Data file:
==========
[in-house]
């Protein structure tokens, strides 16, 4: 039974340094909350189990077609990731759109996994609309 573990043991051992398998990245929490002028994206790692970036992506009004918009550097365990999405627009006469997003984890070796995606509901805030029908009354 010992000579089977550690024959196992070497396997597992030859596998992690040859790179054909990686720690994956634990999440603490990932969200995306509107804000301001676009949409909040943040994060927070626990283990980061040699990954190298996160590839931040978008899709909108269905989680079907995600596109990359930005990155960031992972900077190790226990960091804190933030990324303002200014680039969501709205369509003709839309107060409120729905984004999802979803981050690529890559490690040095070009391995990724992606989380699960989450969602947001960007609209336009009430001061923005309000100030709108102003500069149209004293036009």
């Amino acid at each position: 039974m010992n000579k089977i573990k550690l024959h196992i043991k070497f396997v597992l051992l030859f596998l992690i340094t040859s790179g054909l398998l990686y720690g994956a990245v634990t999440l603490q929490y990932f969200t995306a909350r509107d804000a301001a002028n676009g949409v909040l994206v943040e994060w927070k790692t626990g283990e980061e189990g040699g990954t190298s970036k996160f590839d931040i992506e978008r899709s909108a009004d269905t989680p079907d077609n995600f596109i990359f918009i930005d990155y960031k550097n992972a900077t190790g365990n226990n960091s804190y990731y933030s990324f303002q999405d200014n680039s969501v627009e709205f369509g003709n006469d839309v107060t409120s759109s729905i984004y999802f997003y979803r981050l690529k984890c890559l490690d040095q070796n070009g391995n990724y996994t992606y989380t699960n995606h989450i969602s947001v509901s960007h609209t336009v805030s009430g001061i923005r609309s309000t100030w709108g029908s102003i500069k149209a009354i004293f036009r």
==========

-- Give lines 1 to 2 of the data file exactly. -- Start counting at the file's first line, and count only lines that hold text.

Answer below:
[in-house]
């Protein structure tokens, strides 16, 4: 039974340094909350189990077609990731759109996994609309 573990043991051992398998990245929490002028994206790692970036992506009004918009550097365990999405627009006469997003984890070796995606509901805030029908009354 010992000579089977550690024959196992070497396997597992030859596998992690040859790179054909990686720690994956634990999440603490990932969200995306509107804000301001676009949409909040943040994060927070626990283990980061040699990954190298996160590839931040978008899709909108269905989680079907995600596109990359930005990155960031992972900077190790226990960091804190933030990324303002200014680039969501709205369509003709839309107060409120729905984004999802979803981050690529890559490690040095070009391995990724992606989380699960989450969602947001960007609209336009009430001061923005309000100030709108102003500069149209004293036009």